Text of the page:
Now the United States Citizenship Immigration Service (USCIS) has begun reviewing all petitions with harsher scrutiny, and not just in terms of security measures. The service issues more requests for evidence and denies more cases than ever before. It feels like the door is closing to a crack, and we have to show that our applicants are just about perfect to be eligible for any immigration benefits, even temporary benefits. Individuals who are simply seeking an extension of their current status no longer get any deference in the processing for their cases. Efforts to make it more difficult to obtain congressional assistance in immigration filings are afoot, and the State Department is losing valuable employees important to visa processing and to assuring that the rule of law is followed.

Since when did Americans become afraid to compete with individuals from other nations? When did we stop considering ourselves as among the best and brightest in the world? U.S. universities are losing talent to other countries, and our whole society will suffer for it. I am certain that history will judge this time of xenophobia and isolationism harshly. In the meantime, we must adhere to the rule of law and hold our elected officials accountable.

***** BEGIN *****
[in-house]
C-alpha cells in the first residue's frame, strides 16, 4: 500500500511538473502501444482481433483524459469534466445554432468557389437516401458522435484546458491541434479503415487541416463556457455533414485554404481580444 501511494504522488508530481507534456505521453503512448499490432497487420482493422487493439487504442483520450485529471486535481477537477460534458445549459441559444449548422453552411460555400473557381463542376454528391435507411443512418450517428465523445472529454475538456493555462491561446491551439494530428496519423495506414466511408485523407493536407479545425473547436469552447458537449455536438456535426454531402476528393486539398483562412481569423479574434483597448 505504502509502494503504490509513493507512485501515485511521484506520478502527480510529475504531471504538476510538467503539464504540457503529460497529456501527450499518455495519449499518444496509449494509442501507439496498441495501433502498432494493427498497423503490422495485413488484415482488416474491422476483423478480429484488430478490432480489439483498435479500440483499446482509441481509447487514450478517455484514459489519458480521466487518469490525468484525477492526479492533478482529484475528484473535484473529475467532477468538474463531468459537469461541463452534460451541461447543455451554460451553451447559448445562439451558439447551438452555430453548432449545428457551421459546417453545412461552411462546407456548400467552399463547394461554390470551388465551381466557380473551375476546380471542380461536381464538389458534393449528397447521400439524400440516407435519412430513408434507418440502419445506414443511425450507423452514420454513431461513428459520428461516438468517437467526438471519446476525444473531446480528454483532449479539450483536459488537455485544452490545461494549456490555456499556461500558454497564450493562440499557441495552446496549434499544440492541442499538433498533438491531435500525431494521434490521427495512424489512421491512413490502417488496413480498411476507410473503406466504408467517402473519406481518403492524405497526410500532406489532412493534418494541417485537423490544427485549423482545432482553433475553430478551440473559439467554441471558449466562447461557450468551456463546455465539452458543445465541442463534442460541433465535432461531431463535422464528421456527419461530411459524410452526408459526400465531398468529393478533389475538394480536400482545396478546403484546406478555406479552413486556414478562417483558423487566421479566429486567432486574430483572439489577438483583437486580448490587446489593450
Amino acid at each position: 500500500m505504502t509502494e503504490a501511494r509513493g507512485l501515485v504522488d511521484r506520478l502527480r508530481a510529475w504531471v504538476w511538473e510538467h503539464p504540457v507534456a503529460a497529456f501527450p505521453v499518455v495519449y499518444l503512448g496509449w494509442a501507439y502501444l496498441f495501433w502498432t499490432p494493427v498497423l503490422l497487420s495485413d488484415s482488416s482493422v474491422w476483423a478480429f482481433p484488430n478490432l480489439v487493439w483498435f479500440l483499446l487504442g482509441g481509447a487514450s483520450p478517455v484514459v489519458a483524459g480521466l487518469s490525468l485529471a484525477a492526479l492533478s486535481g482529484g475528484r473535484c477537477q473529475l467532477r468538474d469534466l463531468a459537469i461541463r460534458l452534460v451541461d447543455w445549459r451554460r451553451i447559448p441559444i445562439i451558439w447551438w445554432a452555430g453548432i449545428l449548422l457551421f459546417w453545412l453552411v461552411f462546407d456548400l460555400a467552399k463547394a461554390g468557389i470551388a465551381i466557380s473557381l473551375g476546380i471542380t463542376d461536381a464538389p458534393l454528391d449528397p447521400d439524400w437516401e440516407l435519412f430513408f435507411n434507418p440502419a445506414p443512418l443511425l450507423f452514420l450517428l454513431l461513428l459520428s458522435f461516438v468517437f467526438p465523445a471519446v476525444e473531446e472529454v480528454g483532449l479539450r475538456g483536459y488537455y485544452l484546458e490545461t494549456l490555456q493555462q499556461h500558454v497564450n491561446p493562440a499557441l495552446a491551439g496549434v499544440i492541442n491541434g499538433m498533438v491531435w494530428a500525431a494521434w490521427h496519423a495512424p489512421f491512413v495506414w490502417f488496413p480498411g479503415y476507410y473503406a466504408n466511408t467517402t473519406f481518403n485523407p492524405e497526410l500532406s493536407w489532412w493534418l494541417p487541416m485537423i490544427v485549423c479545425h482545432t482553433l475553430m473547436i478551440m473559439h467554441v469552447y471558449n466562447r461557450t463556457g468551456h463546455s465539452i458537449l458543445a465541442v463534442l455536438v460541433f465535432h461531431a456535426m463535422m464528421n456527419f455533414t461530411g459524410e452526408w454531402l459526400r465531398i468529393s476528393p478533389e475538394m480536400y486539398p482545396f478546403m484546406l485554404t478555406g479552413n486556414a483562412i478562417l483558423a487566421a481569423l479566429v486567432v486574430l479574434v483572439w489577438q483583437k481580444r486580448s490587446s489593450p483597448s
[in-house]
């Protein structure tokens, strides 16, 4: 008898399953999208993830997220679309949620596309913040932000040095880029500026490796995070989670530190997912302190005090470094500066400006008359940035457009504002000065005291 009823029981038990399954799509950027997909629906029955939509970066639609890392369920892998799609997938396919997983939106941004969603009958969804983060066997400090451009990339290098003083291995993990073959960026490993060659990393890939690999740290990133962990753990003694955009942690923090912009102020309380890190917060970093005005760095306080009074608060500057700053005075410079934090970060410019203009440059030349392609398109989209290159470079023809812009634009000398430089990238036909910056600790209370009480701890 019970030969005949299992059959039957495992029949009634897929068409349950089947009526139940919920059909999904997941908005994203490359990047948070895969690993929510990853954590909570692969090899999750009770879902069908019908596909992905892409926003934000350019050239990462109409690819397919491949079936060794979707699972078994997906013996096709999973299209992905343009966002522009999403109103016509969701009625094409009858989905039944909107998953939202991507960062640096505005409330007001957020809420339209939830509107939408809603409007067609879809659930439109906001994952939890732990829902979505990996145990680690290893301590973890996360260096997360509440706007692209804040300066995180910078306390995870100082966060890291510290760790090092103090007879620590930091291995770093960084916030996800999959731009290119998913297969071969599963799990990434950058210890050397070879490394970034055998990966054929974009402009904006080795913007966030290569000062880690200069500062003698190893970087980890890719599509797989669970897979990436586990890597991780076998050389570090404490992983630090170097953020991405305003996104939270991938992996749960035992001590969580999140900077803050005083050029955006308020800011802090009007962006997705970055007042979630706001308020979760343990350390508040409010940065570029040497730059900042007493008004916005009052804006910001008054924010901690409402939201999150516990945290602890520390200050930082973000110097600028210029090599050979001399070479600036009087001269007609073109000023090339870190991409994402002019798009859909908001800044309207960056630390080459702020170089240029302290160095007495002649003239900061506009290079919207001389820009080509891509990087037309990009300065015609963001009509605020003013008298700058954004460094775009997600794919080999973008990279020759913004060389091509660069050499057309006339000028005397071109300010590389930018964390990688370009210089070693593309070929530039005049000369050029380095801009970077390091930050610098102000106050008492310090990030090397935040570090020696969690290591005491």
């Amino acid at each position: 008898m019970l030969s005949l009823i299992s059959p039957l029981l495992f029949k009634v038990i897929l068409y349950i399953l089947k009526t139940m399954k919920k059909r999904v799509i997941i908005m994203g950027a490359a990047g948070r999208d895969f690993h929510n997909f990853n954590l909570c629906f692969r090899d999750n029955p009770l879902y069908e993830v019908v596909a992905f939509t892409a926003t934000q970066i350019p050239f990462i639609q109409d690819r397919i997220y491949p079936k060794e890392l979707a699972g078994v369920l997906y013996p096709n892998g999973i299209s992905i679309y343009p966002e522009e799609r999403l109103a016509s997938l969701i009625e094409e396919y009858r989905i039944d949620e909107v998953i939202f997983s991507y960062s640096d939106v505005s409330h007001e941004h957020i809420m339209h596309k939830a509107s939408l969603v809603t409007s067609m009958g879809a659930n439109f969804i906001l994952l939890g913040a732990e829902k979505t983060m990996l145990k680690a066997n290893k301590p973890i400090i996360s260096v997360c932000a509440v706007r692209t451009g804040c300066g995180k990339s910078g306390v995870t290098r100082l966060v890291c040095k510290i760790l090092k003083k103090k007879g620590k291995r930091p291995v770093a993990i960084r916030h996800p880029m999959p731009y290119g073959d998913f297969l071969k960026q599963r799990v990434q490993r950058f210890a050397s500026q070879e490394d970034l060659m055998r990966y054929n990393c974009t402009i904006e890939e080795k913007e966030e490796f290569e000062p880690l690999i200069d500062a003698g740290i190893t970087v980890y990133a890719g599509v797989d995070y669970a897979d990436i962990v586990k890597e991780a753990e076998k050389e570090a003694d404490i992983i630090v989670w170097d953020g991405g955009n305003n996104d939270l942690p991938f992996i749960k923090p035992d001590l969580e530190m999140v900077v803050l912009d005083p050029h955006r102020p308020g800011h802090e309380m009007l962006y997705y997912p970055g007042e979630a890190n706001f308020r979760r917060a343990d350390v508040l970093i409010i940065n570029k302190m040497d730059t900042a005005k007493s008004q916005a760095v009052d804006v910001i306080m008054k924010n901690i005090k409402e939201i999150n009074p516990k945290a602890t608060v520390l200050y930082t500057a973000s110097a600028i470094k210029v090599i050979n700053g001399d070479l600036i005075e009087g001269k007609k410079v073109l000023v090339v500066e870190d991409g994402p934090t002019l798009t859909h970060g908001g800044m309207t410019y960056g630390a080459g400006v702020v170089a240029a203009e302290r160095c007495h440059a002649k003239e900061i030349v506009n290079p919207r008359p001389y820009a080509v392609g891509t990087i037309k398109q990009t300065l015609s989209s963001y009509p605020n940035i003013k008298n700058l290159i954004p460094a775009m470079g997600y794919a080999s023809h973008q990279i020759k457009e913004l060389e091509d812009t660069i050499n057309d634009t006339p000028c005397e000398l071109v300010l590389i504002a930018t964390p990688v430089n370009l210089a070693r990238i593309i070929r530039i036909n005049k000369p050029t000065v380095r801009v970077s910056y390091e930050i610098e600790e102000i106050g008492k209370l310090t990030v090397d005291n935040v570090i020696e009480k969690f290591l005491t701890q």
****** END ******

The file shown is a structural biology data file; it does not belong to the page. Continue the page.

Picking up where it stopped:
Throughout this turmoil, I am comforted by everyday events. Naturalization ceremonies where individuals born in other countries are so proud to become American citizens that their faces light up with joy when taking the oath of citizenship. Seeing my law partner’s baby green card picture in our conference room and realizing that she came to the U.S. as a Hungarian refugee at three years of age when her mother carried her over a river to escape bloody revolution. Foreign-born doctors who will go to the smallest towns and rural communities to provide needed health care in the U.S. Sisters and brothers who are able to be together after waiting for 15–20 years for a visa to become available. Families who have joyfully adopted babies and young children from other countries.

It is in these heartfelt sights and many others that show people from all over the world have much more in common with each other than they have differences. Even in these dark times I know that inclusion and acceptance will prevail and that this period of time is an aberration in our nation’s history. As soon we as a nation will realize that Americans can compete on the world stage and that we do not need to hide in fear of our global society.


Amy K. Myers has been an immigration attorney for over 19 years, and prior to that time, practiced employment law. She practices with Tedrow & Myers Immigration Law Group in Birmingham, Alabama. Her practice is exclusively devoted to immigration for both family and business (with an emphasis on health care providers). A large focus of her practice is on business immigration, including all forms of non-immigrant categories, immigrant filings, labor certifications, Schedule A filings, and investor visas.